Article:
Surprising: With a new crew chief on board, Bono Manion now in for Drew Blickensderfer, Sam Hornish Jr. fared a little better than usual on the intermediate track of Kansas.

“We had a good car and we took two there at the end,” the driver of the No. 9 Medallion Bank Ford said. “I was a little scared to adjust on it because it had felt good where it was at and we were a little on the free side and I didn’t want to free it up too much.”

“It ended up being too tight and the guys did a great job making good calls to get the car better and the pit crew did a good job.”

“It is something to build on and a big improvement for us as far as our downforce racing this year. I am appreciative to have a run like we did.”

Not Surprising: For the second time in as many races, a driver took NASCAR to task for not throwing the caution. Last race at Talladega, it was Carl Edwards expressing his concern about the lack of caution after wrecking and this race it was Denny Hamlin voicing the same.

“There was no caution there and then we cut a left rear, blew it off of turn four and spun out, hit the wall at the start finish line,” Hamlin said. “I keep spinning out, I keep hitting the wall and I can’t figure out why everyone is still coming at 200 and I look and the green light is still on.”

“They didn’t throw a caution until seven seconds after I wrecked. Luckily nobody hit us. They’ll continue to monitor the situation, I’m guessing is what they’ll say.”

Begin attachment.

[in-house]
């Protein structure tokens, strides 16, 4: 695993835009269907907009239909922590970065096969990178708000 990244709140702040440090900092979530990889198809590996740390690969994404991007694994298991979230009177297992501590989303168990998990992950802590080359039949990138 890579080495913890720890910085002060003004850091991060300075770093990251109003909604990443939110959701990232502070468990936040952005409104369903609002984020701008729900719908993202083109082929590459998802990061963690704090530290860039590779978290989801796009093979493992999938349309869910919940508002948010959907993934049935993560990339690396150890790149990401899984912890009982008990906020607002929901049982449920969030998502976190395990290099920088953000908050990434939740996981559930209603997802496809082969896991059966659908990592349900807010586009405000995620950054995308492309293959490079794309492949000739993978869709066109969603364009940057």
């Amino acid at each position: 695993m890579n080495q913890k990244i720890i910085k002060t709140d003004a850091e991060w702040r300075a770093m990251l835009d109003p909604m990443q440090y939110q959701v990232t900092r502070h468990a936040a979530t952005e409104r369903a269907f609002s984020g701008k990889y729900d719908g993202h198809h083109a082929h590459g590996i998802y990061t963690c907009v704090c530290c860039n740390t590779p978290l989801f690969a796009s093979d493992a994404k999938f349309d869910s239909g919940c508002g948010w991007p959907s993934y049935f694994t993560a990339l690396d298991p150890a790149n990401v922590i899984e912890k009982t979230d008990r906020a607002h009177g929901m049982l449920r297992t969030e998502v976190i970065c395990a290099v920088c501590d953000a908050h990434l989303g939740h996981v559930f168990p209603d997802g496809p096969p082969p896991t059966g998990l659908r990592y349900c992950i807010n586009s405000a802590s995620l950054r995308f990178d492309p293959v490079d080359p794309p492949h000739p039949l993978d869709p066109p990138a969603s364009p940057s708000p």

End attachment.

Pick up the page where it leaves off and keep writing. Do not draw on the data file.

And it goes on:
The driver of the No. 11 FedEx Toyota finished a disappointing 41st.

Surprising: ‘New’ drivers David Ragan, this week for the first time in the No. 55 SquarePants/Aaron’s Dream Machine for Michael Waltrip Racing, and Erik Jones, making his Sprint Cup debut in the No. 18 Red Nose Day Camry subbing for Kyle Busch, both had difficult days.

Ragan finished 33rd and Jones finished 40th after being involved in accidents later in the race.

“It’s definitely nice to be as fast as we were and we had a great M&M’s Camry, but I just got loose off (turn) four and lost it,” Jones said. “All my fault, guess I have to go back and figure it out. You know, we had a good night before that.”

“Something to take from it. I’m ready to do another one — I hope I get another shot.”

Not Surprising: As has occurred at most intermediate tracks to date, Chevrolet was the dominant manufacturer, scoring the first four spots in the finishing order. In addition to Johnson winning and Harvick scoring runner-up, Dale Earnhardt Jr., Talladega race winner, and Hendrick teammate Jeff Gordon finished in the third and fourth places respectively.